Assuntos
Encéfalo/diagnóstico por imagem , Disfunção Cognitiva/diagnóstico por imagem , Demência/diagnóstico por imagem , Idoso , Peptídeos beta-Amiloides/metabolismo , Apolipoproteína E4/genética , Biomarcadores/líquido cefalorraquidiano , Encéfalo/metabolismo , Disfunção Cognitiva/genética , Disfunção Cognitiva/metabolismo , Demência/genética , Demência/metabolismo , Diagnóstico Diferencial , Feminino , Humanos , Estudos Longitudinais , Imageamento por Ressonância Magnética , Masculino , Testes de Estado Mental e Demência , Pessoa de Meia-Idade , Degeneração Neural/diagnóstico por imagem , Degeneração Neural/metabolismo , Tomografia por Emissão de Pósitrons , Estudos Prospectivos , Proteínas tau/metabolismo
5.
Alzheimers Dement ; 15(11): 1458-1467, 2019 11.
Artigo em Inglês | MEDLINE | ID: mdl-31594684

RESUMO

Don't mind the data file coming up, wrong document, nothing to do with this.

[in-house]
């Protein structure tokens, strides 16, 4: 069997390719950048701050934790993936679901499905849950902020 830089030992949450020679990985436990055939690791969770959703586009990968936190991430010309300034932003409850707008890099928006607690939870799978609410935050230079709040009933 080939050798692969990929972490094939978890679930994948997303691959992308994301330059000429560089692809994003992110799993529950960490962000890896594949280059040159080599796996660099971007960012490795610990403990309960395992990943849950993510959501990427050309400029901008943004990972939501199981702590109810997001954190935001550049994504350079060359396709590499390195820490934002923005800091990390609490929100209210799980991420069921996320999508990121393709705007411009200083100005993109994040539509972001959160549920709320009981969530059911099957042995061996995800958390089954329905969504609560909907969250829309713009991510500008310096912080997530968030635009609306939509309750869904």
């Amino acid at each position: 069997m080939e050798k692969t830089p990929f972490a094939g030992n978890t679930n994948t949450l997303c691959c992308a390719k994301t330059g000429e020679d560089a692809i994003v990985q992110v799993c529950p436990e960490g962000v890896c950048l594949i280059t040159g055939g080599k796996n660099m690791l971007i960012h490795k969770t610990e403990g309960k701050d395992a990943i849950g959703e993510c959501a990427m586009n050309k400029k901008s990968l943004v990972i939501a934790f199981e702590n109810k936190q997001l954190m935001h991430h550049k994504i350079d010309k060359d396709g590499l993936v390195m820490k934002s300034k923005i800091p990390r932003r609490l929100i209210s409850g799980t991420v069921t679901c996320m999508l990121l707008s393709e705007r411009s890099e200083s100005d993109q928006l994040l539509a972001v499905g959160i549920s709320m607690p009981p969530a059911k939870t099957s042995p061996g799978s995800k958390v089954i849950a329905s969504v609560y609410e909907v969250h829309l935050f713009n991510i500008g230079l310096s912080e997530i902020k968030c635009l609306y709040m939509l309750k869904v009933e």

INTRODUCTION: The objective of this study was to assess the usefulness of the appropriate use criteria (AUC) for amyloid imaging in an unselected cohort. METHODS: We calculated sensitivity and specificity of appropriate use (increased confidence and management change), as defined by Amyloid Imaging Taskforce in the AUC, and other clinical utility outcomes. Furthermore, we compared differences in post-positron emission tomography diagnosis and management change between "AUC-consistent" and "AUC-inconsistent" patients. RESULTS: Almost half (250/507) of patients were AUC-consistent. In both AUC-consistent and AUC-inconsistent patients, post-positron emission tomography diagnosis (28%-21%) and management (32%-17%) change was substantial. The Amyloid Imaging Taskforce's definition of appropriate use occurred in 55/507 (13%) patients, detected by the AUC with a sensitivity of 93%, and a specificity of 56%. Diagnostic changes occurred independently of AUC status (sensitivity: 57%, specificity: 53%). DISCUSSION: The current AUC are not sufficiently able to discriminate between patients who will benefit from amyloid positron emission tomography and those who will not.